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this really confuses me, say i want to save an integer into a file, int x=56, the binarywriter takes the ascii equivalent of the representation of 56 in memory 00000000 00000000 00000000 00111000 , which would be : null null null 8 and write it to the file? am i correct? can someone explain how those twofunction and when should i use each of them? im using c# btw. thanx in advance!

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That's the binary representation, not ASCII. –  Marnix van Valen Jan 6 '11 at 11:25
00111000 = 0*1 + 0*2 + 0*4 + 1*8 + 1*16 + 1*32 + 0*64 + 0*128 = 56. –  Hans Passant Jan 6 '11 at 12:31
Its not NULL NULL NULL 8 its 0 0 0 56 - in a binary file there is no NULL. ASCII and its diratives encode NULL as a zero byte –  Adrian Jan 6 '11 at 12:54

4 Answers 4

From the MSDN pages for StreamWriter and BinaryWriter you can clearly see the differences:


Implements a TextWriter for writing characters to a stream in a particular encoding.



Writes primitive types in binary to a stream and supports writing strings in a specific encoding.

The first one writes things as text, the second writes in binary, little endian, so int x = 56 would be written 00111000 00000000 00000000 00000000.

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The binary writer writes the in-memory binary representation of the integer. The stream writer writes the ASCII representation. Generally speaking, the former can be more compact and efficient (consider writing the integer 23861398 - the binary writer would require 4 bytes, but the stream writer would require 8, 16, or even 32 depending on the encoding) but the latter results in plain old text.

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StreamWriter is for text and BinaryWriter writes the actual binary representation of what you want to write. I'm not 100 % sure, but almost :).

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From what I can discern... StreamWriter is more for text and BinaryWriter is for primitive types including strings of particular encodings. Saying that the BinaryWriter writes in binary though is kind of misleading to people who take things at face value... as I did. I assumed that when I write an integer to the underlying stream it would actually write it in binary and I could read it again as a stream of 1's and 0's. To put things down as it looks in code:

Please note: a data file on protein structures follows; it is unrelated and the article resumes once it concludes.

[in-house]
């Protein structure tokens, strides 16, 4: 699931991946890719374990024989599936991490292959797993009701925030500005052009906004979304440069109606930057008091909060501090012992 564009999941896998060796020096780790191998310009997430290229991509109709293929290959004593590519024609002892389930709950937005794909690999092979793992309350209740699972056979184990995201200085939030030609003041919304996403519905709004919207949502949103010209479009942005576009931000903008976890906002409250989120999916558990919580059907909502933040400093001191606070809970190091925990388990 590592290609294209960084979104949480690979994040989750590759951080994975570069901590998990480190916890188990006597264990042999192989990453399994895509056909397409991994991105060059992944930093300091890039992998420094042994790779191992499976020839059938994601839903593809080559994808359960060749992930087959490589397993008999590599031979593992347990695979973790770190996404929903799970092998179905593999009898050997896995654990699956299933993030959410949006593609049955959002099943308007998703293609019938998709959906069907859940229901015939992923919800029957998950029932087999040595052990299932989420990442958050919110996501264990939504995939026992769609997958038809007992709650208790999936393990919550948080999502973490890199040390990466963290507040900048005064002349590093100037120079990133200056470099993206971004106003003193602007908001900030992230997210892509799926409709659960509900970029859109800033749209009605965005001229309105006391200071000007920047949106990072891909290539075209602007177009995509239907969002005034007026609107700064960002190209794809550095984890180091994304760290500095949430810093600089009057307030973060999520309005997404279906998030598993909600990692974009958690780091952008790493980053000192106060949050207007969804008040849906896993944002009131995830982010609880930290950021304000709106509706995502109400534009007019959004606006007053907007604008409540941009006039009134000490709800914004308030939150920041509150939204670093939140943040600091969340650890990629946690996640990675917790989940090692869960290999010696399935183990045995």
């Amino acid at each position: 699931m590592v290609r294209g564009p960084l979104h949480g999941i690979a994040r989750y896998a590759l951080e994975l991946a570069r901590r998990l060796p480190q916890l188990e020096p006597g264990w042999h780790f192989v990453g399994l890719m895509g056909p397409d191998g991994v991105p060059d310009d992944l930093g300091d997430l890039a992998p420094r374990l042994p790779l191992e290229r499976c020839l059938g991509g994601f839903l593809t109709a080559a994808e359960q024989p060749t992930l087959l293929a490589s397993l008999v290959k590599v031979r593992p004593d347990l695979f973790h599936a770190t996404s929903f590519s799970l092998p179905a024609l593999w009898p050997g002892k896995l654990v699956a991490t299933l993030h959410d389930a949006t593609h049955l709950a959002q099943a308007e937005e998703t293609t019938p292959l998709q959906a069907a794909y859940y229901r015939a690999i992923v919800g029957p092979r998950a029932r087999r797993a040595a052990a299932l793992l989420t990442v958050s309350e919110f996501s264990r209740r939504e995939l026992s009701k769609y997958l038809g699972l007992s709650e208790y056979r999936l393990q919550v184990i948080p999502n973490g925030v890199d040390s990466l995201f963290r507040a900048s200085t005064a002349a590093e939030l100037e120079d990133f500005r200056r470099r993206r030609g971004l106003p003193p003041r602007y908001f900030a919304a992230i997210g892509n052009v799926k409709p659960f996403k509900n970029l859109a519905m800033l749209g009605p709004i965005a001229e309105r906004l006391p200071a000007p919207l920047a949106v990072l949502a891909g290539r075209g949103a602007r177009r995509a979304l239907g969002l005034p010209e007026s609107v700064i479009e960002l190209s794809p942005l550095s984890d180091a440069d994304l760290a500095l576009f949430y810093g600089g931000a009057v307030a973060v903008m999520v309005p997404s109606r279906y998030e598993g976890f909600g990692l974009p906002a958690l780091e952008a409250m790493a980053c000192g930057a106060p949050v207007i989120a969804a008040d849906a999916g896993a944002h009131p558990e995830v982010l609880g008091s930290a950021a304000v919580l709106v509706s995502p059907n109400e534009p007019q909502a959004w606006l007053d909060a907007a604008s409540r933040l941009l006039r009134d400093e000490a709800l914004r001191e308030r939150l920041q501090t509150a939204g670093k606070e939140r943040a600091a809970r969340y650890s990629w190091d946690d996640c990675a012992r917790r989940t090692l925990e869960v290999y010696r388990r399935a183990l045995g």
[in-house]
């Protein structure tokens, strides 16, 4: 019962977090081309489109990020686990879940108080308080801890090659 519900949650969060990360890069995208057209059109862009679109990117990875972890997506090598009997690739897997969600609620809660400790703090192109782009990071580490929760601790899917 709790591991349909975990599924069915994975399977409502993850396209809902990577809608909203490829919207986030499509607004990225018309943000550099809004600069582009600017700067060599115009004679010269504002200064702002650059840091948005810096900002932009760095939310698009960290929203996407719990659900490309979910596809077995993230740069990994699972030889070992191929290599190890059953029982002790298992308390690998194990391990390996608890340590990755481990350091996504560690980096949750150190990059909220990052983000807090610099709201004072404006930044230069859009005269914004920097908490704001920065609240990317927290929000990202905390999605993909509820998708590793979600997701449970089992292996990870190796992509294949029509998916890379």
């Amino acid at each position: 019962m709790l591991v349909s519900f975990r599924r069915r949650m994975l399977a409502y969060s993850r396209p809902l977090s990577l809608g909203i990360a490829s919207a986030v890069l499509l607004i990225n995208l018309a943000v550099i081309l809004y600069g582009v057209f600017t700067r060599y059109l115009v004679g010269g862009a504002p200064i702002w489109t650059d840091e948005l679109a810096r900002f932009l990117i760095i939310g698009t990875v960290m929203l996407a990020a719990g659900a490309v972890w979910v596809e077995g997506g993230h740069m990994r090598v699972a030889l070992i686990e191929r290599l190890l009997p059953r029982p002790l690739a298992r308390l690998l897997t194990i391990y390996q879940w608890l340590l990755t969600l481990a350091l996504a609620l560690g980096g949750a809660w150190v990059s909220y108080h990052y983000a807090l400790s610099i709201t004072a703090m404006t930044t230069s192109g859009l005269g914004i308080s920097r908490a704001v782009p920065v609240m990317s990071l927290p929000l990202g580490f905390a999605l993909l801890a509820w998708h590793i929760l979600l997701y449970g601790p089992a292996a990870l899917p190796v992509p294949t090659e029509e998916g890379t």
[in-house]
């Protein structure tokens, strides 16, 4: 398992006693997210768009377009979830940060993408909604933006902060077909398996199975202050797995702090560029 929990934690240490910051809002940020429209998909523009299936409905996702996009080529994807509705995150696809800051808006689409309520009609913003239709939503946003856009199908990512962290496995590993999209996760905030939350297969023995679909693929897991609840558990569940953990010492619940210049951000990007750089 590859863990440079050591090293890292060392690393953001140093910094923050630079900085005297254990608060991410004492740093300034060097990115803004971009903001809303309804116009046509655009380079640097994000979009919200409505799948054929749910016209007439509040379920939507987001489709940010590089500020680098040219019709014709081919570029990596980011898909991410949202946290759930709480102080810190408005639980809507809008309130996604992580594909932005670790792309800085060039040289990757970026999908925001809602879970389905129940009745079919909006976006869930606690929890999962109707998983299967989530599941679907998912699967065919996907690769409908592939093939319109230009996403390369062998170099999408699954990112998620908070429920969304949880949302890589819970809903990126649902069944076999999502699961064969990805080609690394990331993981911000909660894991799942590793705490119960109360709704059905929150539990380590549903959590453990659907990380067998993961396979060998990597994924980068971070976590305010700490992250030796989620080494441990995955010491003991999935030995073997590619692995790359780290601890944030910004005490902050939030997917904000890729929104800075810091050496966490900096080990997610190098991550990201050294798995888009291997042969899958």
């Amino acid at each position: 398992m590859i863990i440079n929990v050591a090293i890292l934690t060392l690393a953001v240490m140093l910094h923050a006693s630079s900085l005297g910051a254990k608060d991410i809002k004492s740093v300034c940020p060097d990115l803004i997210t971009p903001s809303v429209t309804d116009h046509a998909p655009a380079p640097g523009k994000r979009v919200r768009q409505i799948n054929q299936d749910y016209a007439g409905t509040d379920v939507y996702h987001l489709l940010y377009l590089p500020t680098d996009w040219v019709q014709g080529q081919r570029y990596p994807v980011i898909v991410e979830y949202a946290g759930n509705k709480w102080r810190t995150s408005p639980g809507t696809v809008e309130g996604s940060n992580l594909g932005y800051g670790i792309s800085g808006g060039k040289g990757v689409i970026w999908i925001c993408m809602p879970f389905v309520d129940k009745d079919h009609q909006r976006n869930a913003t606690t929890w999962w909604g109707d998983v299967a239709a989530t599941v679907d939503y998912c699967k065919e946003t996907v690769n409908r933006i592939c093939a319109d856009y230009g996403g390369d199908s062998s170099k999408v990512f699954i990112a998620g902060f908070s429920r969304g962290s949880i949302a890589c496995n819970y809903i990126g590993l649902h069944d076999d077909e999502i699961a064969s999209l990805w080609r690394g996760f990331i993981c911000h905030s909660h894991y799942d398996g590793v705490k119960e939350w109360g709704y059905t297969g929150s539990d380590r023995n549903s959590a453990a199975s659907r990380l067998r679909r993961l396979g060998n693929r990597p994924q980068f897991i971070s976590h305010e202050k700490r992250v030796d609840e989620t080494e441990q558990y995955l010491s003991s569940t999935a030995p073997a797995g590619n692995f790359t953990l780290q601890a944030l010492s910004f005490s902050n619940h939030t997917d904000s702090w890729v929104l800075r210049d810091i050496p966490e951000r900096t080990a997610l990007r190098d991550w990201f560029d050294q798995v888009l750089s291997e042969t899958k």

MemoryStream stream = new MemoryStream(); 

BinaryWriter bw = new BinaryWriter(stream);


// is equivalent to doing:

stream.Write(BitConverter.GetBytes((int)35), 0, 4);

Though the BinaryWriter uses bit shifting to extract the bytes and BitConverter uses unsafe pointer casting, the result is the same. An int is 32 bits or 4 bytes in length, and all it simply does is writes the bytes that represent that int to it's underlying stream.

StreamWriter does the same thing only that it's meant for text, so integers won't be converted to bytes, but instead to chars... this is similar to writing:

byte[] buffer = Encoding.UTF8.GetBytes("my string here 1234");
stream.Write(buffer, 0, buffer.Length);

That is why I said it's misleading to say it writes in binary.. because it does.. technically. Break down each written byte into bits and you get the binary values. However it would make more sense to say that it writes primitive types as byte arrays. If you were to convert the stream to a string you would not get a string of 1's and 0's.

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FYI stream.Write(BitConverter.GetBytes((int)35), 0, 4)); doesn't compile –  NETscape May 29 '13 at 14:10
lol I'm sorry I wrote that from memory. just remove the extra bracket after the 4 <.< --- edited answer –  SilverX Jul 27 '13 at 5:44

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